Presenters Challenge Principals to Build Strong Relationships

By Kimberlyn Pratesi

As I attended Thursday’s conference sessions, a general theme resonated: relationships, relationships, relationships.

School leaders face a host of rapid changes these days, such as implementation of new curricula and teacher evaluation systems. In their sessions, each conference presenter offered practical strategies and structures to face some of these challenges. Without strong relationships, they stressed, results will fall short.

So, what does it mean to build relationships? From my perspective, it encompasses getting to know students, staff, and parents through intentional outreach. It means demonstrating care and compassion for others. It’s about broadening perspective through active listening. It means modeling commitment to people so that actions match words.

As we left sessions, presenters challenged us to select one or two things that we would do differently in building relationships. Here are some practical highlights that I heard in attendees’ reflections:

  • Make positive phone calls home to share praises for students.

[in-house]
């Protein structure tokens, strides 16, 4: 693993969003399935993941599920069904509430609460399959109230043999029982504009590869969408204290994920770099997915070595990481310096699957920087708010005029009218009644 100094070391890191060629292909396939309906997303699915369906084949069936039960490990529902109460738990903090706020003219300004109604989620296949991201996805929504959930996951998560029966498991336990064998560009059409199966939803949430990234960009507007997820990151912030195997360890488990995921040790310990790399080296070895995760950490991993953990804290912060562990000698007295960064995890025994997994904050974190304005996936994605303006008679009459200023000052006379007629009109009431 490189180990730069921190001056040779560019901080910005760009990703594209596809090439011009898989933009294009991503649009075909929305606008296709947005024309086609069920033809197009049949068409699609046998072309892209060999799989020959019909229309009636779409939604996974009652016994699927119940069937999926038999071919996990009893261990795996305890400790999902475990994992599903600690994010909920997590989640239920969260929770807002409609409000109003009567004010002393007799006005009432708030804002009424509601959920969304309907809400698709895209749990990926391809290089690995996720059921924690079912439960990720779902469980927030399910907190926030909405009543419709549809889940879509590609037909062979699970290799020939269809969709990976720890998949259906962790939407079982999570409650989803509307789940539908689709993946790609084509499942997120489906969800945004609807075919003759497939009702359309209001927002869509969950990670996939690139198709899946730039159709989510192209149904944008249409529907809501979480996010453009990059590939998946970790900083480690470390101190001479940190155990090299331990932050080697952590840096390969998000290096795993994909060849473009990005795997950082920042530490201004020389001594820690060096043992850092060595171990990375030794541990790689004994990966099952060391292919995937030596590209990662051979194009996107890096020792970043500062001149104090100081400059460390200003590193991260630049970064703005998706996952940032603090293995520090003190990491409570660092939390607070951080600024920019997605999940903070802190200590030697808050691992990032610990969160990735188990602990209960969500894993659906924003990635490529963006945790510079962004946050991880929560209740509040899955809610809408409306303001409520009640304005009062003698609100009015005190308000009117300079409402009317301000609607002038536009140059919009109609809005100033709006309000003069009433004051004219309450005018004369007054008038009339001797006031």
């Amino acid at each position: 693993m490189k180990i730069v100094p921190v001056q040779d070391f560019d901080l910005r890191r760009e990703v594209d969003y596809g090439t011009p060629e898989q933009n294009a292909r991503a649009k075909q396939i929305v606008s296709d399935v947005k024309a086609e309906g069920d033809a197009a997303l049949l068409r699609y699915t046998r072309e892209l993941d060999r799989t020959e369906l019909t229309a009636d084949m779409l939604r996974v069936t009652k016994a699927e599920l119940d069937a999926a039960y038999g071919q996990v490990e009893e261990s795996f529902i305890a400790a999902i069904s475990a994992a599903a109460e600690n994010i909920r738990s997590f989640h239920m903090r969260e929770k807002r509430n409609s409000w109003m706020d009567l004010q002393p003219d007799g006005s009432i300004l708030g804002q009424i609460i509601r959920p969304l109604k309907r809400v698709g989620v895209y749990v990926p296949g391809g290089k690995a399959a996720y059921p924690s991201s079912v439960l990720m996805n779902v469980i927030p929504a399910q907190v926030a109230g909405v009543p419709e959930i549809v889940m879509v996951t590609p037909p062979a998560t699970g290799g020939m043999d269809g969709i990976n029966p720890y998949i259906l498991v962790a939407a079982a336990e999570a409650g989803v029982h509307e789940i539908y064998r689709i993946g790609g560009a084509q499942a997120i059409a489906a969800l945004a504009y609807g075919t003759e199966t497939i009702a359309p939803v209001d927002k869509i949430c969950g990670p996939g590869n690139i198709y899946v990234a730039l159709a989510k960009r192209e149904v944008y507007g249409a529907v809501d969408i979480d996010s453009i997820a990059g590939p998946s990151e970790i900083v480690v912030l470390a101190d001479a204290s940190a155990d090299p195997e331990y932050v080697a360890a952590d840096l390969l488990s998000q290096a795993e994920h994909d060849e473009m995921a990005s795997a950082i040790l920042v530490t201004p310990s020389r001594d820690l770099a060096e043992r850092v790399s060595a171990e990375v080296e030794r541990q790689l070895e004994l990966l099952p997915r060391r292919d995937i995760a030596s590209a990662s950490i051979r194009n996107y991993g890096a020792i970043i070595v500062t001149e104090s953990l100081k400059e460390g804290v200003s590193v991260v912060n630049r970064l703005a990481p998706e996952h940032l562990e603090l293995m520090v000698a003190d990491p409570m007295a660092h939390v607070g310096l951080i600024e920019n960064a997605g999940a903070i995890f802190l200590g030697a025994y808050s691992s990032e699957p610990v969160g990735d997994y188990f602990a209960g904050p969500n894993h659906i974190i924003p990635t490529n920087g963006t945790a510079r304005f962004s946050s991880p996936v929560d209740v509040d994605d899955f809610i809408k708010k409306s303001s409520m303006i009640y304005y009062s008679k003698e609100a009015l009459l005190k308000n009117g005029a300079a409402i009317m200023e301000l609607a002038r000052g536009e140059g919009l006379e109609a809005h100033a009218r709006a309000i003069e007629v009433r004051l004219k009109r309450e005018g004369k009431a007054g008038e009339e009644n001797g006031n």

• Be accessible to the community by offering flexible times to meet with parents who work or have childcare needs.
  • Write a handwritten note of appreciation to every staff member (including custodians, cafeteria workers, and paraprofessionals) for a job well done.
  • Celebrate risk-taking even if results are not successful
  • Be mindful of language and how it demonstrates what you value (i.e., referring to children as “at promise” rather than “at risk;” referencing “our” school rather than “my” school; and taking pride in being “data-informed” rather than “data-driven”).

Although these ideas may seem simple, I found them powerful. This list serves as a helpful reminder that although we face many demands with expectations and timelines, it’s the little things that we do for others that will make the greatest difference for our students.

Maryland principal Kimberlyn Pratesi, a longtime member of NAESP and Maryland Association of Elementary School Principals, is blogging from the NAESP Annual Conference in Baltimore. See more conference updates at Conference News Online

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